The EU will need to update its long-term climate goals in 2020. Parliament wants more ambitious goals, but will EU countries agree to aim for climate neutrality by 2050?
On 28 November MEPs adopted a resolution calling for the EU to set climate neutrality by 2050 as its long-term climate goal under the Paris agreement and to increase the emission reduction target to 55% by 2030. In a separate resolution, members declared a climate emergency in Europe.
The Paris agreement aims to limit global warming to well below 2°C and pursue efforts to limit it to 1.5°C in order to avoid the catastrophic consequences of climate change. It has been signed by 194 countries as well as the European Union. All EU countries are signatories on their own, but they coordinate their positions together and set common emission reduction goals at the EU level.
National emission reduction goals
In order to reach the goal of the Paris agreement, countries are required to set goals for their climate efforts every five years, increasing their level of ambition over time. These goals are known as nationally determined contributions (NDCs). Updates and new goals are expected from all signatories by the end of 2020.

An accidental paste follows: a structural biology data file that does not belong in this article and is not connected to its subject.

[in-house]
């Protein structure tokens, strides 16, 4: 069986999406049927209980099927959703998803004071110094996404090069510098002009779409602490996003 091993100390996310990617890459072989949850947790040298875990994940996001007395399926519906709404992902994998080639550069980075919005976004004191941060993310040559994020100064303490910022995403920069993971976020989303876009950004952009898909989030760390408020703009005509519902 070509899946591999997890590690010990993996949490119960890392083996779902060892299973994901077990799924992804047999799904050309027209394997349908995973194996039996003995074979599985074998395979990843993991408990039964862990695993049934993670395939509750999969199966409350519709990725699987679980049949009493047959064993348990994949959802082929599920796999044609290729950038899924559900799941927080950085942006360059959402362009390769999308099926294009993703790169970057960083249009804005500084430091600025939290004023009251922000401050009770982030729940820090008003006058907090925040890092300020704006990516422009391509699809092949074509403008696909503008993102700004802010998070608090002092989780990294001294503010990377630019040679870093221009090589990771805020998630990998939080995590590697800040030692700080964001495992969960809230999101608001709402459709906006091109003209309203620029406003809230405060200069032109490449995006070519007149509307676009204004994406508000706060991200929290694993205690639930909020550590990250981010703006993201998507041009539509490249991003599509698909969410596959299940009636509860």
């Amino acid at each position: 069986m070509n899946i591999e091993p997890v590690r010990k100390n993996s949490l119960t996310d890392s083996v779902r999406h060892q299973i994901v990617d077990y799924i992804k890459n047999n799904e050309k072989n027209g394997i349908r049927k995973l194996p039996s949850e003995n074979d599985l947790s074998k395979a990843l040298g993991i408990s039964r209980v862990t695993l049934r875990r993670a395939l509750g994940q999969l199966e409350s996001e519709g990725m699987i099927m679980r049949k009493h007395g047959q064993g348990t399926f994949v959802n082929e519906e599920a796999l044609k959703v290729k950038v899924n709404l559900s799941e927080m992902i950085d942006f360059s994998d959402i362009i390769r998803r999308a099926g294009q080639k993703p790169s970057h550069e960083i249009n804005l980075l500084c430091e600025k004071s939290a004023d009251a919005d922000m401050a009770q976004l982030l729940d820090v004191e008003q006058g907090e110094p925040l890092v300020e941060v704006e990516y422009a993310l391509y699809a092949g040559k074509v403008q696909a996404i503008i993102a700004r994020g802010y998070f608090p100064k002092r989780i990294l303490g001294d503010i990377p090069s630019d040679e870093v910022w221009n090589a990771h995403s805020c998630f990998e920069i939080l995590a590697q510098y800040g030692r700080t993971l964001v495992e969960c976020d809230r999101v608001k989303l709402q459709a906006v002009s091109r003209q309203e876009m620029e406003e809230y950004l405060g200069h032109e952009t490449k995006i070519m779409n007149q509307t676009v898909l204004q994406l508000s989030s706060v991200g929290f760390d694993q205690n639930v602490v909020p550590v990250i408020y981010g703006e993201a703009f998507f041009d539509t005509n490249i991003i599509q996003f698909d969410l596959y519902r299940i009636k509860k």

EU’s climate goals
The EU was the first major economy to submit its emissions reduction goal under the Paris agreement. The EU’s current goal is to reduce its CO2 emissions 40% by 2030, compared to 1990 levels. However, there is increasing pressure to set a more ambitious level.
According to an IPCC report on global warming from 2018, global emissions should reach net zero by 2050 if the 1.5 °C target is to be met. Global youth protests and school strikes for climate, started by the Swedish activist Greta Thunberg, and a special Eurobarometer survey from 2019 show that Europeans are willing to pursue stricter climate goals.
EU leaders will discuss climate change and the EU’s long-term climate goals during their December summit and the EU is expected to submit its updated climate strategy to the UN in early 2020.